Anyone who knows me knows that I am always armed with a Brene Brown quote. While she is accepted by a wider secular audience, in many ways her research on shame and vulnerability has many inextricable links to how God created us. Our brains are wired by emotion and the capacity to make connections with others. He asks us to see every person with compassion because He sees us this way (Exodus 34:6).
In high school, I went to this megachurch in Fort Worth. One day the pastor was preaching on Matthew 9:36-37:
When he saw the crowds, he had compassion on them, because they were harassed and helpless, like sheep without a shepherd. Then he said to his disciples, “The harvest is plentiful but the workers are few.”
He tied these verses to this main message: “Lord, help me to see what You see and feel what You feel when You see what I see and feel what I feel.” While I don’t remember exactly what he said about the link between these verses and the following quote, this quote and verses have faithfully served as my lock screen phone background for a decade now. This concept predated me reading Brene’s most well-known book, Daring Greatly, that came out in 2012, and I read in 2014.
When I think of what God meant by “love God and love your neighbor,” I view it primarily about seeing others as God sees them. And while some people we can think of are easy to love, there are probably others we can think of that we wonder if any amount of prayer in the world could help us to see them as Jesus does.
…To see them as who Jesus came to save. As a child, parent, or spouse of someone who loves them dearly. As a person with fears, hopes, and insecurities, which may be the cause of why we struggle to see them as Jesus does. As a person who Our Father calls His image bearer. As the holiest thing we could know aside from The Creator. As Brene asks in her book, Rising Strong: “What is the most generous assumption you can make about this person’s intentions or what this person said?”
In order to do all those things, we need vulnerability. As one of my friends says with a smirk, “Vulnerability is not the dictionary definition of being vulnerable to attack, such as in a war. Vulnerability is about letting ourselves be seen by others, by being honest about what we think and feel, first with ourselves, and then with others.” Every effective team is built on trust, and trust is only built on vulnerability. But in order to be vulnerable with others, we must first start by being vulnerable with ourselves and God.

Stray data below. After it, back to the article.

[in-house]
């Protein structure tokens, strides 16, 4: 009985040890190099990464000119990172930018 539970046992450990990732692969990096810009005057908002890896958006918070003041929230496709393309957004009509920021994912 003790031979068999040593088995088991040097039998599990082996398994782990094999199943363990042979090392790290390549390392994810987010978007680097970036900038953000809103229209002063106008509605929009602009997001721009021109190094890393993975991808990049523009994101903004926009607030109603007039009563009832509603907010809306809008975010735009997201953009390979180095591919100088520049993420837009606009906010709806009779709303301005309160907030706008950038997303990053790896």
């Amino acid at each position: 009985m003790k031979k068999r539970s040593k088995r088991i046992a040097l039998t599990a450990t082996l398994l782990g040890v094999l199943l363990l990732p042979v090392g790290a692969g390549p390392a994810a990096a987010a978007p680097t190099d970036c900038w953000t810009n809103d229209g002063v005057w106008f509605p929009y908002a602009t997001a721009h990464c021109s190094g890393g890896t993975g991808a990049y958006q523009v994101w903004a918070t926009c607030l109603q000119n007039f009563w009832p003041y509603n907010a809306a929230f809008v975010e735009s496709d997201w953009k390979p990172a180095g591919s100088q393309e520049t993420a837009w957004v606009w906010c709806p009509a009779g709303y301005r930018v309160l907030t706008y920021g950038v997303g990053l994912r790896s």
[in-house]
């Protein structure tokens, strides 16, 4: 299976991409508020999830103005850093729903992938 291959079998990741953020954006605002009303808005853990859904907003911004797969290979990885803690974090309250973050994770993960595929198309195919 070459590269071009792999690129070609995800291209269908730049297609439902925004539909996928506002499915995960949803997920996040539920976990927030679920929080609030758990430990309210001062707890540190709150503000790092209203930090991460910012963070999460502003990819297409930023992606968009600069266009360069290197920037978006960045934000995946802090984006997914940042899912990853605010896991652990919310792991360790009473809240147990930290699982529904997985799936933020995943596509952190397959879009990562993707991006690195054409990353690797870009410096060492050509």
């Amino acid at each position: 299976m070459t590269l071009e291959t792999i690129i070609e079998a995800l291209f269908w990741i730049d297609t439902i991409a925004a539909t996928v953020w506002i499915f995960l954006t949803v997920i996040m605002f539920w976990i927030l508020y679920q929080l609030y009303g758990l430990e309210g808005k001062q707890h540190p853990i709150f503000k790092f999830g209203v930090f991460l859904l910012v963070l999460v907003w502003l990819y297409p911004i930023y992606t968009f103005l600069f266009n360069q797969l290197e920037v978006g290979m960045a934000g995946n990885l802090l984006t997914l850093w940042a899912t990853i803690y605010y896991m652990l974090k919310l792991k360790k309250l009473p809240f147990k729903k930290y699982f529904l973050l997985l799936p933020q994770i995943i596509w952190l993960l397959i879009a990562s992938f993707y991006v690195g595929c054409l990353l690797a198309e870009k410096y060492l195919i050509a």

Recently, I’ve been thinking about how vulnerability relates to our relationship with Jesus.
Jesus already knows our every thought. He knows our intentions before we do. Heck, he knows every hair on heads, which we ourselves do not even know (Luke 12:7). So we don’t have to fake prayer or any aspect of our spiritual lives to him. In fact, that invulnerability will only distance us.
For example, when I’m at church and distracted, I don’t need to say to myself, “Bailey, snap back into the moment. Quit making to do lists in your head. Focus on God. And maybe start learning to meditate; they say that helps with focus. Add downloading meditation app to your to do list, too.” That’s relying on myself, not being vulnerable with God about my weakness (and hilariously pretending once again that I’m really going to pick up meditation). It’s sin, because it’s turning away from God and idolizing self-reliance. Instead, I can train myself to pray this instead: “Lord, you know I just lost focus for the millionth time during prayer/worship. I know I do this a lot. I don’t want to do it. My brain is all over the place. Help me to come back to You. Here I am.”
Then when it happens again two minutes later, I go still back to prayer: “Lord, you know I’m now distracted thinking about how cute this girl’s ponytail holder is in front of me and that I want to go find one like it. Help me. I desperately need you!”
Another way I have been trying to be more vulnerable with God is starting my prayer times by admitting all the emotions I feel. He already knows them so I can just be honest and name them. This will grow our friendship with God by just speaking the words out loud. “Father, you know I’m so tired right now. I am also frustrated about X situation, and it’s so not even a big deal. I know, I know. I just want to say this as I begin. Change me! Thank you that you have heard me.”
God asks for our vulnerability, and every day we must choose whether we will model that vulnerability. When we are honest about what we think about ourselves and others, it can serve as the first step to seeing others as He sees them and feeling what He feels. Consider praying with these questions:
Am I willing to share with the people I trust about how I’m feeling right now, especially when it is hard to do so?
Or am I willing to admit with those I trust that sometimes I don’t even know how to articulate what I am thinking or feeling right now?
Am I willing to admit it to You, Lord? Will you help me to do this more?